For multiple companies, it's the moment they've been waiting for: The window has opened for them to go public.
You've probably heard the names, including Levi Strauss, which made its public market debut this week. Ride-sharing businesses Lyft and Uber, among other companies, are also teed up to go public in the coming months.
But if you're thinking you want to invest in these stocks, experts generally have one word of advice: Wait.
"IPOs aren't just about, 'Oh, I want to invest in the things I know,'" said Kathleen Smith, principal and manager of IPO ETFs at Renaissance Capital. "It's about, 'How do I make money investing in these?''
"It doesn't do any good to own something when you're losing money in it."
In today's market, chances are that buying in on a newly public stock could be a losing proposition. Financial experts say there are several reasons why.
Even though the stock is not yet public, you could already be behind.
Just accessing IPO shares is difficult, Smith noted, because most shares will be allocated to big institutional clients of Wall Street firms.
What's more, many of the names going public now have waited longer to go public and seen their valuations surge during that time, said Nicole Tanenbaum, chief investment strategist at Chequers Financial Management
Uber and Lyft, for example, are considered unicorns, or startup companies valued at more than $1 billion. Along the way, they have raised large amounts of private funding.
"When they do go public, much of the appreciation has already happened in the private markets," Tanenbaum said. That means that earlier investors, who got in at a lower price, stand to see greater gains.
"The upside for the public investor is much more diminished," Tanenbaum said.
Some companies that are going public these days — including Levi Strauss and Lyft — are pursuing a dual-class structure. That means that certain investors — notably company management — have preferential shares and voting rights compared to a separate common stock that typically comes with just one vote per share.
"In the long run, it's not good," Smith said. "If problems happen with the company, you want to be able to know the founders can't just do what they want without some kind of checks and balances."
While many IPOs close up on their first day, that first day pop and subsequent run up is not guaranteed, according to Michael McKevitt, director of financial planning at Guillaume & Freckman.
Think back to Facebook's IPO in May 2012. The company went to market at a high price and investors suffered losses at the outset.
It took about a year for Facebook's stock to get back to its opening price. Today, the stock's performance would be considered a success — as long as you held on.
"Even if you pick the right company, like Facebook, which has done amazingly well, you still had to put up with a 50 percent decline, multiple 40 percent declines, multiple 20 percent declines," McKevitt said. "How many people bought it and held onto it through all of these moves?"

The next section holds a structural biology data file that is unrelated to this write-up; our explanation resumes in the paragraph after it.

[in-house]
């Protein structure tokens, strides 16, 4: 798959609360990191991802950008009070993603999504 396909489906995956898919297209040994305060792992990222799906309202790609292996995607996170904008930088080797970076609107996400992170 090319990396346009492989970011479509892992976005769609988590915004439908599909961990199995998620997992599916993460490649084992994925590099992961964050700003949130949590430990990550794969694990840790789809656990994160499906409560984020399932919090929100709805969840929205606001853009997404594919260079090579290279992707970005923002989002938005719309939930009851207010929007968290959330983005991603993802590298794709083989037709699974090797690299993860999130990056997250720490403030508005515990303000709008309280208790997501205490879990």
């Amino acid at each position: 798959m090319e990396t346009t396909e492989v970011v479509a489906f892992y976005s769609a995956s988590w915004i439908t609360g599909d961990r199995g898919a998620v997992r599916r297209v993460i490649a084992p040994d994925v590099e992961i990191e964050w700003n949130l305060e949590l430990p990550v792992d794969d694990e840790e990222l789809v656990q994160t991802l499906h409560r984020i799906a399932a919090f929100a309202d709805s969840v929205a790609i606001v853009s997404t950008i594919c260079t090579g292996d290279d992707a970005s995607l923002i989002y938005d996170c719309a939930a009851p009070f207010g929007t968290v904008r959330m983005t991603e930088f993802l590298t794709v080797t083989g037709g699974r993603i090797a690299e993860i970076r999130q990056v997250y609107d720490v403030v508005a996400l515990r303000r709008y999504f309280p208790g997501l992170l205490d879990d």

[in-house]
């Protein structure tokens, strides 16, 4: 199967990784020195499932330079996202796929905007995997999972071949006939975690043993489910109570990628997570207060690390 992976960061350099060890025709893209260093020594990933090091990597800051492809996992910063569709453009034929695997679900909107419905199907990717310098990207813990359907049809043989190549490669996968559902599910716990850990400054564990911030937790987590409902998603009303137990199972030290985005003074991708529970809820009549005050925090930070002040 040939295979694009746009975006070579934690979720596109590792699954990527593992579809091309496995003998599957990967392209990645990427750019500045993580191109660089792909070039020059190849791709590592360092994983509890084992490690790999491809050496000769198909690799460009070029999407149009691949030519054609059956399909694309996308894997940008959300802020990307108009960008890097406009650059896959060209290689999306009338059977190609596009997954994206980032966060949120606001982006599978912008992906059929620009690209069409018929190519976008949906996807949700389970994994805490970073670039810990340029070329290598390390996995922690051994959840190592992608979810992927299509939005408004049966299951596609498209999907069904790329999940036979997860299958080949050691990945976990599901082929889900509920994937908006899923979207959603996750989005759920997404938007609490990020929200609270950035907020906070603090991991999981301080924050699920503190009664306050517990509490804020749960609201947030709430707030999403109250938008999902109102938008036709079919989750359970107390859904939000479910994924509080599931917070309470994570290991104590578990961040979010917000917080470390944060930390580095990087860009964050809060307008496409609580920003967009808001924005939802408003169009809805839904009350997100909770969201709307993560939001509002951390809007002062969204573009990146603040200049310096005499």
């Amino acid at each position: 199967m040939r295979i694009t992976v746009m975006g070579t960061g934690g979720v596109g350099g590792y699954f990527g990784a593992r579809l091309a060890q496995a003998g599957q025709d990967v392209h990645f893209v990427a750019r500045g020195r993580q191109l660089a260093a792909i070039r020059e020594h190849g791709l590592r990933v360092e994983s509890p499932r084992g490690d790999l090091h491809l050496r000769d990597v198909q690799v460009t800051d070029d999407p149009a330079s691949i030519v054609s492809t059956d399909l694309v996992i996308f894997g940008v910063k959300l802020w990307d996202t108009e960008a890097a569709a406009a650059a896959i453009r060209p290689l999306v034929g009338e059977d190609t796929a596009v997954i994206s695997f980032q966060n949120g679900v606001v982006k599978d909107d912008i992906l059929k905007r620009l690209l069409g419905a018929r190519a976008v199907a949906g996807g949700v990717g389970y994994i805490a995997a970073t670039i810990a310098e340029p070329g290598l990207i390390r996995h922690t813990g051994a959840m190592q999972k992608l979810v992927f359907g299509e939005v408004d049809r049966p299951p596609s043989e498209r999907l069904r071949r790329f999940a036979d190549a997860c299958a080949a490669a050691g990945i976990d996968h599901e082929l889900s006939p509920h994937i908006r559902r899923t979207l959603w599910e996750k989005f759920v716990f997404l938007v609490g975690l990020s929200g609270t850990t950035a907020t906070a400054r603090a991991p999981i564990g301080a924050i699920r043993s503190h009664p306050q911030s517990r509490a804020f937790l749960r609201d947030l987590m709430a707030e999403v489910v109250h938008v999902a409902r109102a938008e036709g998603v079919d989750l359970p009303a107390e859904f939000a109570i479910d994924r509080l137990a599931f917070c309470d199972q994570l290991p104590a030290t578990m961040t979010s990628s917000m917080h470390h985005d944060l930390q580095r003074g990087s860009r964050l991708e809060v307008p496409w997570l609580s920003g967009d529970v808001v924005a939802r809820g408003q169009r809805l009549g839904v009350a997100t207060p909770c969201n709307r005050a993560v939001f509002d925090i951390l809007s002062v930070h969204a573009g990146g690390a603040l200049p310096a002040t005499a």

Investors would be wise to keep in mind that the lock up period could affect the stock price, said Megan Gorman, managing partner at Chequers Financial Management.
Lock up periods are a set amount of time, typically three to six months, when large shareholders are prohibited from selling their shares following an IPO. Once that time is over, that can sway the stock price.
"You can sometimes see the stock price has a pull back — not always, but there can be — when the lockup ends," Gorman said.
All of those considerations mean one thing: Investing in a newly public company might not be the right decision for you — at least for now.
"If you want to be the guy or gal at the cocktail party or the golf course saying that you bought one of those unicorns when they IPO'ed, as long as you go in with the expectation that it might not be the best investment you ever make … that's great," Gorman said. "But if this is your retirement money, if this is all of your savings, going in an IPO doesn't make sense from a big picture perspective."
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Ultimately, you can eventually get exposure to these companies by investing in mutual funds. Renaissance Capital offers an ETF that consists of a basket of newly public companies. Companies Lyft and Uber will be candidates for inclusion in that fund once they start trading, Smith said.
Waiting for the shares to come to your price can often be the best strategy, according to experts.
That's what McKevitt said he encouraged one client to do when he inquired about investing in Lyft's IPO.
"You have to wait several months at least for more market participants to assess the stock," McKevitt said. "Once it starts trading over that amount of time, it's more likely to get a fair price."